YAKIMA, Wash. — The Washington apple industry appears willing to work with other groups to change federal law so that longshoremen couldn’t disrupt billions of dollars in commerce during future contract negotiations.
Several members of the Washington Apple Commission reacted favorably when Chris Schlect, president of the Northwest Horticultural Council, raised that prospect at a Dec. 11 commission meeting.
Schlect passed out copies of a Dec. 7 Wall Street Journal opinion column written by Douglas Holtz-Eakin, director of the Congressional Budget Office from 2003 to 2005, calling for placing longshoremen under the Railway Labor Act to prevent future disruptions. The act keeps railroads and airlines moving during labor disputes. Longshoremen currently fall under the National Labor Relations Act.
President George W. Bush invoked the Taft-Hartley Act to order longshoremen back to work during a 2002 slowdown, which was estimated to cost $1 billion daily, the article states.
This year’s slowdown is costing roughly $2 billion a day, according to an assessment commissioned by the National Association of Manufacturers and National Retail Federation. The column notes longshoremen can make up to $200,000 per year with generous benefits.
Schlect said such a column would not have been written if someone weren’t contemplating an effort to change the law.
“It would be a huge battle, but unless someone comes up with a better idea, it’s something we should pursue with our colleagues in California,” Schlect said, noting he’s been in contact on the issue with Western Growers Inc. in Irvine, Calif.
Unions would fight it but they don’t have the clout they did in the 1940s and ’50s. However, they do have the ear of the Obama administration but might not with the next administration, Schlect said.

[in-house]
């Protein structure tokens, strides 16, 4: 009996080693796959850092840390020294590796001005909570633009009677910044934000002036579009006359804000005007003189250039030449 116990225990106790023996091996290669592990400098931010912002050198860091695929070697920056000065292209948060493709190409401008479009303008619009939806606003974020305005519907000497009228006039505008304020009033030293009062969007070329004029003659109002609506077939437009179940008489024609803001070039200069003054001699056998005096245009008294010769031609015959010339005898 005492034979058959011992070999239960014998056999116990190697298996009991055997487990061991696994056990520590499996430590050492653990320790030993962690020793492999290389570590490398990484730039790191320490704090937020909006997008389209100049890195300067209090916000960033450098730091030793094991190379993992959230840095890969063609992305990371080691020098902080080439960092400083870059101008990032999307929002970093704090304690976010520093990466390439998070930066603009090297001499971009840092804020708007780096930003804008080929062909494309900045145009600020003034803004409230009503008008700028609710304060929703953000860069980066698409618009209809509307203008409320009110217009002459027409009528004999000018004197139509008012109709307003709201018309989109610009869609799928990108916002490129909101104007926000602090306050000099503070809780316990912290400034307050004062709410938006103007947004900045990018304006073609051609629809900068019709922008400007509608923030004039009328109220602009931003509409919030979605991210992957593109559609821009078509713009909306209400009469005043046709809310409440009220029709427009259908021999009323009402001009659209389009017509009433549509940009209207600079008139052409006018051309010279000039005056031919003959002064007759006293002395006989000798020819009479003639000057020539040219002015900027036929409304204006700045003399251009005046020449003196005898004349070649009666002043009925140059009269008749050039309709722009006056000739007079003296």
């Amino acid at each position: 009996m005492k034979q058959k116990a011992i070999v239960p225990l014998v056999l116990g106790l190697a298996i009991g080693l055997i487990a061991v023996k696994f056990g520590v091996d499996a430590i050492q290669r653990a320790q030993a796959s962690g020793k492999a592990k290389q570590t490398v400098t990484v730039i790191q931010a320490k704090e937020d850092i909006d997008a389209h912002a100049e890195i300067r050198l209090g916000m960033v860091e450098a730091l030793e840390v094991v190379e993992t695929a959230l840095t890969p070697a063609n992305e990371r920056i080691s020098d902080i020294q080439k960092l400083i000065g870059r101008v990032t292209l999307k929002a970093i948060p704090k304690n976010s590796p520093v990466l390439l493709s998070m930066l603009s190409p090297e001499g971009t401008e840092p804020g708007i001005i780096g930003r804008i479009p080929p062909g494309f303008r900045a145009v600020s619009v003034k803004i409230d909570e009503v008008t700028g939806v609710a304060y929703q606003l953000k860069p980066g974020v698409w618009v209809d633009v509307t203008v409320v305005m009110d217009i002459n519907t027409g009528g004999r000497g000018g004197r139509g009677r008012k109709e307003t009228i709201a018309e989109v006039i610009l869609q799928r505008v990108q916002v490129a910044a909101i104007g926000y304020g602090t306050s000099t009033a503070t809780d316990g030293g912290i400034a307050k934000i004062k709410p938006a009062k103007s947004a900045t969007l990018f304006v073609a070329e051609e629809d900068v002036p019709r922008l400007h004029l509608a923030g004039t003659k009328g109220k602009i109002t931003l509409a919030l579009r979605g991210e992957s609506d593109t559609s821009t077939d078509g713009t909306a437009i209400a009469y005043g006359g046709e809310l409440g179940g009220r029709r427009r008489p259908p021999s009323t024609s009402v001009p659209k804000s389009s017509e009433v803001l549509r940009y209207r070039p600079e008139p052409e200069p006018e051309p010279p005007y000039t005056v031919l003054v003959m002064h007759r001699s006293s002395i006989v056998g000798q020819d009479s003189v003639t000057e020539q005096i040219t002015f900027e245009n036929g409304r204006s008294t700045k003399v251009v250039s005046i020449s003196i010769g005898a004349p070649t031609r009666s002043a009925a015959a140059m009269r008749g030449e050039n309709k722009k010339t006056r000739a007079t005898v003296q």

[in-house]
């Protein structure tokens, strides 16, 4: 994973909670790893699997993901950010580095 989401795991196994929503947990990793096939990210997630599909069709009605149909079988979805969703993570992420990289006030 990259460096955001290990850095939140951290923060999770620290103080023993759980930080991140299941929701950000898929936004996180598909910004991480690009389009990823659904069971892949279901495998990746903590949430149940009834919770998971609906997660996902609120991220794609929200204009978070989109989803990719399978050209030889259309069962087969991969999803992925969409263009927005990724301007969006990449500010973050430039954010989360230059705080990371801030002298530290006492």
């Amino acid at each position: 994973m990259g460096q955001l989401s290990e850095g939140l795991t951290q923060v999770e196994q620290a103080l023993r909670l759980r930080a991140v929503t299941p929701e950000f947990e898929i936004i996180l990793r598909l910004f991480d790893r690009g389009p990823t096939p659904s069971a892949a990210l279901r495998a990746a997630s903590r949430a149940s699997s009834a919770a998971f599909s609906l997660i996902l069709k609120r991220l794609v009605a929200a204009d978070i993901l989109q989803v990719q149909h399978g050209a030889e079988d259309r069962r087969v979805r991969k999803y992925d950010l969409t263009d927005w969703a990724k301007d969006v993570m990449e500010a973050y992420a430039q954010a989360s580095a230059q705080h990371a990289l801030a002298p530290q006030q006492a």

The stage can be set for such legislation with the Republican Congress in the next two years and passed under a new administration, he said.
“I agree 100 percent. This is the second time in my short tenure in the industry this (longshoremen work slowdowns) has happened,” said David Douglas, president of Douglas Fruit Co. in Pasco, Wash.
“We will try to find out who the big guys are pushing this and try to tap into the effort and be part of it,” Schlect said. “The union on the West Coast has been very, very disruptive over the past 100 years and takes great pride in being aggressive.”
The Washington apple industry estimates it is losing tens of millions of dollars worth of overseas apple shipments weekly due to the current longshoremen’s work slowdown.
With a record crop of 150 million, 40-pound boxes of apples, the Washington industry needs every market it can get this year.
Exports were 60 percent ahead of the same point last year at the end of October and needed to be 65 to 70 percent higher, said Todd Fryhover, Apple Commission president. At the end of November they were only 29 percent ahead of last November, largely because of the longshoremen slowdown, Fryhover said.
There’s no support to get ports reopened from President Barack Obama or Gov. Jay Inslee, he said.
On a panel discussion at the industry’s annual meeting the prior week, Robert Kershaw, president of Domex Superfresh Growers, one of the state’s largest apple shippers, said Inslee had been no help.
“I could editorialize but there’s probably press in the room,” he said.